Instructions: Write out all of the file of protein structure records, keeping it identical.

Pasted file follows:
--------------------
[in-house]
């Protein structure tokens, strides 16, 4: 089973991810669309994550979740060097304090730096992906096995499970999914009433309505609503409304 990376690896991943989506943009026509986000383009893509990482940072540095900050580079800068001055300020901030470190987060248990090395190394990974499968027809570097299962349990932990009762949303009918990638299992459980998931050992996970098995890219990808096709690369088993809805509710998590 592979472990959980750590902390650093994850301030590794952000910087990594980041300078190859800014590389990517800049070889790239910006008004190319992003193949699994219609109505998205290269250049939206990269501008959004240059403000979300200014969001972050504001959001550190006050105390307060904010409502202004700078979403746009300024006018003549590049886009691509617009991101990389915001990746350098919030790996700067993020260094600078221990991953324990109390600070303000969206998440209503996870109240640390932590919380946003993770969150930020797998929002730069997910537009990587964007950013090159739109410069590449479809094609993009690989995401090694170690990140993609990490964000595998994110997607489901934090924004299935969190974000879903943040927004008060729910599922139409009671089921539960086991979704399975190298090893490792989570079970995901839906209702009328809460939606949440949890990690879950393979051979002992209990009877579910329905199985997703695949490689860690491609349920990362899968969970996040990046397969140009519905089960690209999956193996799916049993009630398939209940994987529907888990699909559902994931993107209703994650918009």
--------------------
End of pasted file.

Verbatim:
[in-house]
């Protein structure tokens, strides 16, 4: 089973991810669309994550979740060097304090730096992906096995499970999914009433309505609503409304 990376690896991943989506943009026509986000383009893509990482940072540095900050580079800068001055300020901030470190987060248990090395190394990974499968027809570097299962349990932990009762949303009918990638299992459980998931050992996970098995890219990808096709690369088993809805509710998590 592979472990959980750590902390650093994850301030590794952000910087990594980041300078190859800014590389990517800049070889790239910006008004190319992003193949699994219609109505998205290269250049939206990269501008959004240059403000979300200014969001972050504001959001550190006050105390307060904010409502202004700078979403746009300024006018003549590049886009691509617009991101990389915001990746350098919030790996700067993020260094600078221990991953324990109390600070303000969206998440209503996870109240640390932590919380946003993770969150930020797998929002730069997910537009990587964007950013090159739109410069590449479809094609993009690989995401090694170690990140993609990490964000595998994110997607489901934090924004299935969190974000879903943040927004008060729910599922139409009671089921539960086991979704399975190298090893490792989570079970995901839906209702009328809460939606949440949890990690879950393979051979002992209990009877579910329905199985997703695949490689860690491609349920990362899968969970996040990046397969140009519905089960690209999956193996799916049993009630398939209940994987529907888990699909559902994931993107209703994650918009």